Discomfort with others no reason to break law
Georgia legislative counsel Sewell Brumby is uncomfortable about working with a transgender person (“Hired as a man; fired as a woman,” Metro, Nov. 9). Change seems to frighten him. But, since when is feeling uncomfortable about change a justifiable reason for skirting civil and moral law?
In 1863, Lincoln signed the Emancipation Proclamation, which made many people uncomfortable. It took courage, but it was the morally correct thing to do. Women’s suffrage made many men and not a few women in this country uncomfortable. Interfaith and interracial marriages have caused considerable social unease, and so did school desegregation.
Why should transgender persons be relegated to joblessness simply to appease those who desire to live more easily with discrimination than they can with discomfort?
Discrimination against gays, lesbians and transgender persons continues unabated in the political debates in Georgia. The rhetoric is, frankly, ignorant in the face of what should be convincing research and knowledge.
Dale G. Merkle, Atlanta
Be correct: A man in a dress is still a man
Come on, AJC! “Hired as a man; fired as a woman”? If a man started wearing a monkey costume to work, would the headline have read: “Hired as a man; fired as an ape”? Just because the subject of your article, Glenn Morrison, started dressing as a woman to work doesn’t suddenly make him a “her.”
Your newspaper is one that some reasonable people rely on for objective truth — not for the reinforcing of confused and aberrant mind sets.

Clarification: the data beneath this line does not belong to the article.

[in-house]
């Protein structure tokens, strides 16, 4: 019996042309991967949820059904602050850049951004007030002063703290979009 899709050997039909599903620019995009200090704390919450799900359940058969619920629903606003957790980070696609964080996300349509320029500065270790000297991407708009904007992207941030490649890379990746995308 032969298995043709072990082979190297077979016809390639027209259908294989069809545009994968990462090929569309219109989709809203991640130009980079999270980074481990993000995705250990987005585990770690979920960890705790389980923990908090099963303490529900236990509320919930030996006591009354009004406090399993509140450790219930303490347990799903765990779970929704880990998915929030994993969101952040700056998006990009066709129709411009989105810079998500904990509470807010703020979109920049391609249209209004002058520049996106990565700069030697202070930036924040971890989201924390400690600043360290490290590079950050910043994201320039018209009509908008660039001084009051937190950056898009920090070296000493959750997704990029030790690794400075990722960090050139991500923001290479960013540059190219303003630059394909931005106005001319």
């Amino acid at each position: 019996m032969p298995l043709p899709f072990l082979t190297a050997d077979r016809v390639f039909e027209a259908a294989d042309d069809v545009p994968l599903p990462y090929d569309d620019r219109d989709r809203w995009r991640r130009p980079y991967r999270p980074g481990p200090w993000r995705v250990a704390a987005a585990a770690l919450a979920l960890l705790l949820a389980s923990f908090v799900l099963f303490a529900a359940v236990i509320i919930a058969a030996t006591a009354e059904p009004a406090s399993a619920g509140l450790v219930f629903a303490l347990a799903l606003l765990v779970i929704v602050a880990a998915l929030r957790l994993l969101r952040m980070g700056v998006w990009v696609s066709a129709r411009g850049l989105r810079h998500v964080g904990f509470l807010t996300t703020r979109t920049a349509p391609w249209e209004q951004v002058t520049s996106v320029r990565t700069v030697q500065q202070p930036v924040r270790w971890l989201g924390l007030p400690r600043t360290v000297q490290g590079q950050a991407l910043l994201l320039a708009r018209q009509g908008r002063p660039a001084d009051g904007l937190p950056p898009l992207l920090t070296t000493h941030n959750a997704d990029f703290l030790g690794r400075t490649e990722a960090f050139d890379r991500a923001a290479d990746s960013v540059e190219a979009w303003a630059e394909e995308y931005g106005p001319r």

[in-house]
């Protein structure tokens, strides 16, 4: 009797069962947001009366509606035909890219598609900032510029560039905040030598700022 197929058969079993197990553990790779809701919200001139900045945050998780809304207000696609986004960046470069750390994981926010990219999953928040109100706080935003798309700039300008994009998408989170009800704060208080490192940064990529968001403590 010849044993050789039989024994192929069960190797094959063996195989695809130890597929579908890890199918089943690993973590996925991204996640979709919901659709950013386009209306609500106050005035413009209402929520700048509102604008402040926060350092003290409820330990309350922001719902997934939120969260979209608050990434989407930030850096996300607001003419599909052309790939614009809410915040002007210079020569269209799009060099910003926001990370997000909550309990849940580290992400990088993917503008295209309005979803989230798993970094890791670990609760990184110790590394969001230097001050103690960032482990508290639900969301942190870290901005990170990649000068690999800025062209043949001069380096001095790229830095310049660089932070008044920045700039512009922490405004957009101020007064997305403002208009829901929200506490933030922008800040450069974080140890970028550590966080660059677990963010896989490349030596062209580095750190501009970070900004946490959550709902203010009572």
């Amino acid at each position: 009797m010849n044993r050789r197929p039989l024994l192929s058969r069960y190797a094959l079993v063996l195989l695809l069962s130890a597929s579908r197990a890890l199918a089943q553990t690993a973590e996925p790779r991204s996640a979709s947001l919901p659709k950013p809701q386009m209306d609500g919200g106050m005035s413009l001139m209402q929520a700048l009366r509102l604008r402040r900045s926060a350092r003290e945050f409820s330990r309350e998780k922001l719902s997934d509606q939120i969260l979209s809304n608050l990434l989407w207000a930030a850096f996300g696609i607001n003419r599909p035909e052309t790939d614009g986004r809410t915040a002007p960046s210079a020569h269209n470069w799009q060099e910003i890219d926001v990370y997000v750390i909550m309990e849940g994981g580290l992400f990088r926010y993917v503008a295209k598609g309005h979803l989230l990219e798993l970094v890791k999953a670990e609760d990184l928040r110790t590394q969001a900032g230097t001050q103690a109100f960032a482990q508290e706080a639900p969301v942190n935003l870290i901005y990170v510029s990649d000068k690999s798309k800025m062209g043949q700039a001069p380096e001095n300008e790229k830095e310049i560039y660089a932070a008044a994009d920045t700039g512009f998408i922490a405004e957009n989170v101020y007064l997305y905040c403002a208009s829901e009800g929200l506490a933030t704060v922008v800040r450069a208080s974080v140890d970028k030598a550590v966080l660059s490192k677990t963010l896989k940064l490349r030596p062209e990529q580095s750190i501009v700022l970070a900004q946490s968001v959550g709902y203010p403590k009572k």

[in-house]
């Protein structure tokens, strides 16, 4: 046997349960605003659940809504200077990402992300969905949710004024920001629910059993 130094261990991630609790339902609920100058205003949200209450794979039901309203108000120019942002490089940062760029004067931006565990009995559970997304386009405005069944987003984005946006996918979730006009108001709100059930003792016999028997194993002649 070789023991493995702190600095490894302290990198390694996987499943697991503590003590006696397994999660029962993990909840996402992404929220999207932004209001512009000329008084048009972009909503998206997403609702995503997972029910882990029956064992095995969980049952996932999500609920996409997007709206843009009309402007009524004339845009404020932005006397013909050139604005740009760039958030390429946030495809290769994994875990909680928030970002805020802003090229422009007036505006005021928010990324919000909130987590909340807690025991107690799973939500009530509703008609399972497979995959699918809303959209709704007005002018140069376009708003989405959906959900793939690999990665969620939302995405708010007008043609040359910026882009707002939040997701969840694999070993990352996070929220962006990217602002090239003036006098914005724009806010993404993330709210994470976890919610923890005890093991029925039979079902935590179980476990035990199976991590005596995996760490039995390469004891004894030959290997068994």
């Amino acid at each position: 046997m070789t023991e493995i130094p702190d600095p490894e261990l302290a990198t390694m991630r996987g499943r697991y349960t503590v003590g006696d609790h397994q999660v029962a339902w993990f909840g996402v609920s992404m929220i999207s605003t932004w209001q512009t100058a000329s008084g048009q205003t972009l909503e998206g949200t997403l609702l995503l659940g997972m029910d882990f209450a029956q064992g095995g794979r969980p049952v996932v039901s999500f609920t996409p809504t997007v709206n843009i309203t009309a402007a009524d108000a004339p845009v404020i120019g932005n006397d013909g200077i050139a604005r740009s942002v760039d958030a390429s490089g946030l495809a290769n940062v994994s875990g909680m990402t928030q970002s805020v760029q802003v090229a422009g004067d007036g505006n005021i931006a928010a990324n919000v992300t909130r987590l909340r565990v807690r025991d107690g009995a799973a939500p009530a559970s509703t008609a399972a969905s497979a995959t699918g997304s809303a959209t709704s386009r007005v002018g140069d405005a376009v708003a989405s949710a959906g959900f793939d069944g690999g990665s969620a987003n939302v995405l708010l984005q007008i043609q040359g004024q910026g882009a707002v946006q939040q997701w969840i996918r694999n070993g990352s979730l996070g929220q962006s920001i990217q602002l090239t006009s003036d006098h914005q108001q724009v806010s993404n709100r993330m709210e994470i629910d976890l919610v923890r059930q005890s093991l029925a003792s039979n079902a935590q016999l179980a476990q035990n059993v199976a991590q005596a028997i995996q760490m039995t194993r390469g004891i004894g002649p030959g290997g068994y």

Stop trying so hard to constantly be “politically correct,” and start being correct: job one of any sound and impartial institution of quality journalism.
The courts and hospitals would classify this person in their records as a male, no matter what they were wearing. Shouldn’t the press?
Robert Hill, Atlanta
Reform is indeed constitutional
Yes, Mr. Barr, I have read the Constitution, and I believe that the government is well within the authority of the Constitution when it is considering health care legislation (“Constitutional ignorance reigns,” Opinion, Nov. 9).
The preamble to the Constitution clearly includes among its purposes the establishment of justice, the promotion of the general welfare and the securing of the blessings of liberty to the people and our posterity.
Health care is a matter of justice. Health care clearly promotes the general welfare. And health care certainly contributes to the securing of the blessings of being an American.
The fact that health care is not enumerated cannot be construed to deny it as among the other rights retained by the people. Whatever your concerns may be about proposed health care legislation, the existence of such legislation cannot be construed as unconstitutional.
Davis Byrd, Canton
Support real journalism. Support local journalism. Subscribe to The Atlanta Journal-Constitution today. See offers.
Your subscription to the Atlanta Journal-Constitution funds in-depth reporting and investigations that keep you informed. Thank you for supporting real journalism.